As more and more people become wary of the negative effects of too much sodium, the food production industry has reacted by creating salt substitutes. Potassium chloride is often used in place of sodium chloride to add flavor to food; however, some people must limit their intake of this mineral because they are at risk for developing high potassium levels. Herbs, spices and low-sodium seasoning options are appropriate alternatives.
Reasons to Avoid Potassium Chloride
The Food and Nutrition Board of the Institute of Medicine established an adequate intake for potassium of 4,700 milligrams per day. Taking in less than this amount may be appropriate for people at risk for developing high levels of blood potassium, or hyperkalemia, such as those with impaired kidney function or those taking medications that impact potassium regulation. There is currently no upper limit established, but intake above 18 grams at one time may lead to hyperkalemia in healthy people. Effects of hyperkalemia include tingling in the hands and feet and muscle weakness, and in more extreme situations, irregular heart rhythm and cardiac arrests.
Types of Salt Substitutes
Many salt substitutes use potassium chloride in place of sodium chloride because it provides a similar taste. Often, the substitutes contain this ingredient with little else. Other options are marketed as salt alternatives or salt blends and contain less sodium than traditional table salt. These products are typically blended with other spices so that the sodium is diluted and can be an acceptable option if you use only a small amount. Other salt substitutes use a mix of herbs and spices that are often finely ground to provide flavor without sodium or potassium chloride. These mixtures are the ideal option for people who want to limit intake of sodium and potassium.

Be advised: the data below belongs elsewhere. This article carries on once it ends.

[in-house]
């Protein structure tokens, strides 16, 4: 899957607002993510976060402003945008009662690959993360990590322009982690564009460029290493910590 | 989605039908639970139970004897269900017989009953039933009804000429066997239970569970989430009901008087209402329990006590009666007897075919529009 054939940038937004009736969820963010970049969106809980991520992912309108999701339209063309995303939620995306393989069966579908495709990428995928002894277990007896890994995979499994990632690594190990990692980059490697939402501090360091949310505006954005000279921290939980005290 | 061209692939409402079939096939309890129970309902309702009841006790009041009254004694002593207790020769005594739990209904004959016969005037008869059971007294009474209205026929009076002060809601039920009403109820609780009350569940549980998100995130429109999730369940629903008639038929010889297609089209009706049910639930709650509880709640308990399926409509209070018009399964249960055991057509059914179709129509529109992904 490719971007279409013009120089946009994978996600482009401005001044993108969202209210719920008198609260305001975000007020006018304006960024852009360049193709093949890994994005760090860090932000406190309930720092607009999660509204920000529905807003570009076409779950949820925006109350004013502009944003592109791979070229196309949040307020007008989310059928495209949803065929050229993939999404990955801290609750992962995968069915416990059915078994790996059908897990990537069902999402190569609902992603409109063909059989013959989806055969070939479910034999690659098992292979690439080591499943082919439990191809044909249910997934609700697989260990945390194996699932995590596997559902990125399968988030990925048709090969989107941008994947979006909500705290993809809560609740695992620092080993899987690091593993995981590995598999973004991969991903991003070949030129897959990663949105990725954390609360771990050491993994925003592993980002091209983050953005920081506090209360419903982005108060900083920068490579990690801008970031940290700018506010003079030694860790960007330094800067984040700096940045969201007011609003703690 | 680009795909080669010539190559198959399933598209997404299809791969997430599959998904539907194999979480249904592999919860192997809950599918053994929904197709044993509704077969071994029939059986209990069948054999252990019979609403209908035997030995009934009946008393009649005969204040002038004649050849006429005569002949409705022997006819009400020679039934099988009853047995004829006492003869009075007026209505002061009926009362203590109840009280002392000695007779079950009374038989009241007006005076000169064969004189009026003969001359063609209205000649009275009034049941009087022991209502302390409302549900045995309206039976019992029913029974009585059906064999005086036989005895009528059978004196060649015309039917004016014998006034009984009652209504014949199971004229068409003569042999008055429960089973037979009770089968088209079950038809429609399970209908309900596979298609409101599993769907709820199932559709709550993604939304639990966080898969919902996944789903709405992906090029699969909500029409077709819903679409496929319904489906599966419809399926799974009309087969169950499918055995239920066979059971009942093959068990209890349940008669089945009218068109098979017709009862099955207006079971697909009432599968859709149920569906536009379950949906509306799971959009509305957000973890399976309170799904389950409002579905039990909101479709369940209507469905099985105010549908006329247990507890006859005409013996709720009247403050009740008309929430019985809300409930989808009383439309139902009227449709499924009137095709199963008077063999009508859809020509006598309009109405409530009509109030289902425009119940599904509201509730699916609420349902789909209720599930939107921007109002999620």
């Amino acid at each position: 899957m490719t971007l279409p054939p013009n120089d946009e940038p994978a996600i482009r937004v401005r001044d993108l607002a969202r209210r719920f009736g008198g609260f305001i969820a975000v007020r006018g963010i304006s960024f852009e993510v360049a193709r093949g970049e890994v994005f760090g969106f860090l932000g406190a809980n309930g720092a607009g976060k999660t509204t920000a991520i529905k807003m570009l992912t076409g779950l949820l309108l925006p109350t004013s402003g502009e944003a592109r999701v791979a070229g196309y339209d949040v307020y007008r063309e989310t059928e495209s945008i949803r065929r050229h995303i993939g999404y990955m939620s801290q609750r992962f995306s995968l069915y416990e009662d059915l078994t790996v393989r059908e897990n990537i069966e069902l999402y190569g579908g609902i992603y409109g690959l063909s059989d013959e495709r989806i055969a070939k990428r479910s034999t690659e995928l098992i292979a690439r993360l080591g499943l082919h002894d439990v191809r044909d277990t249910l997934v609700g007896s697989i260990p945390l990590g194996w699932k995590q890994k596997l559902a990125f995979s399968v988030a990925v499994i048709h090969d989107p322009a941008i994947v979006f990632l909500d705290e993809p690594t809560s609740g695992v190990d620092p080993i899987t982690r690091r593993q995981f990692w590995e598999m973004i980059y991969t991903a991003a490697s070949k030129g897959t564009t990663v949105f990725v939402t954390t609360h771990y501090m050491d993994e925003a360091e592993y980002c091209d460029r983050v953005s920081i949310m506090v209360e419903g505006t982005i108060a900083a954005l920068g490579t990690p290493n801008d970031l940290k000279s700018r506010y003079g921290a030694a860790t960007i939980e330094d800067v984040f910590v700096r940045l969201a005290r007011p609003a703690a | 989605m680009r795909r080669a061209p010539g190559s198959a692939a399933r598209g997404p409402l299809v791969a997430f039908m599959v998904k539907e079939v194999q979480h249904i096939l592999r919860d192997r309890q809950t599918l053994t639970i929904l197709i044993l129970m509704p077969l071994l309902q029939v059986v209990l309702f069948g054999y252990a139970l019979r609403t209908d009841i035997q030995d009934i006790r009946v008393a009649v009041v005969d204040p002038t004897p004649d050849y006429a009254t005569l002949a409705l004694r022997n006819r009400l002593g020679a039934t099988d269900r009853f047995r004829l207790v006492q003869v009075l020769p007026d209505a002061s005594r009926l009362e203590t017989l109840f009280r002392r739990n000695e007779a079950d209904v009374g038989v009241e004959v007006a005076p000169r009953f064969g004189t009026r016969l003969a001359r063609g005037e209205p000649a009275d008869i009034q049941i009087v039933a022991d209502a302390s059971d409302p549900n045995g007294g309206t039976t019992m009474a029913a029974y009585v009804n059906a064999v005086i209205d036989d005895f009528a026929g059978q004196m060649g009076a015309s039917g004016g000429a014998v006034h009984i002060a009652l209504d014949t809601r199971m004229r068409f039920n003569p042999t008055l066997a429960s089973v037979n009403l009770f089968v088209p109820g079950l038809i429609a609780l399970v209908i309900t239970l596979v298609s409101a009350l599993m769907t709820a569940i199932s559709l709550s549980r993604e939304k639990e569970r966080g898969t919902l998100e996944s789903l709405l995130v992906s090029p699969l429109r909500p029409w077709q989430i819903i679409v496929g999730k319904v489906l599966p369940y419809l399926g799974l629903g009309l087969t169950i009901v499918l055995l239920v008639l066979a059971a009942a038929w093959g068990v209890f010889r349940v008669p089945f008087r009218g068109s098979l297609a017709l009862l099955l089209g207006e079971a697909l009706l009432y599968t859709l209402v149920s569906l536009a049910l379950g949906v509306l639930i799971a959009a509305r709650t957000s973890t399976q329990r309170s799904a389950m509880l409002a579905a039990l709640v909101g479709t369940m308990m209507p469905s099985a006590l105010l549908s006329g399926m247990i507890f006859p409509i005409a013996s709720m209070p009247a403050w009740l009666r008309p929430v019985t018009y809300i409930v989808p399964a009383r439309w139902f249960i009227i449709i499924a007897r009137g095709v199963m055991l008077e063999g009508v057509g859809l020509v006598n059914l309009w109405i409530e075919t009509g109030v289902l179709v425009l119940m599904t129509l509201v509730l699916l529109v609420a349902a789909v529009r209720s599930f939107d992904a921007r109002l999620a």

Using Herbs and Spices
Herb and spice mixtures are the safest choice to avoid sodium chloride and potassium chloride. Some dried and ground seasoning blends that don't contain sodium or potassium chloride are marketed as salt substitutes and can be found in the spice aisle in the grocery store. Alternatively, you can make your own seasoning blend to add flavor to food. Try garlic or garlic powder, onion powder, lemon, cumin, black pepper, tarragon, oregano or fresh herbs.
Alternative Options for Flavor
Nutritional yeast, which is an inactive yeast that is grown on molasses, has a savory nutty flavor and can help add flavor without sodium. Nutritional yeast contains some potassium, about 320 milligrams in 2 tablespoons. This is comparatively less than most salt substitutes that contain potassium chloride, which can contain more than 600 milligrams of potassium in 1/4 teaspoon. Flavored oils and vinegars are another option to add flavor to marinades, dressings or dips.
Susan Thomas is a Registered Dietitian who has worked with a variety of health conditions in a high volume acute care hospital, in dialysis clinics and through preventative nutrition counseling and seminars. She completed bachelor's and master's degrees in nutrition and dietetics at the University of Pittsburgh.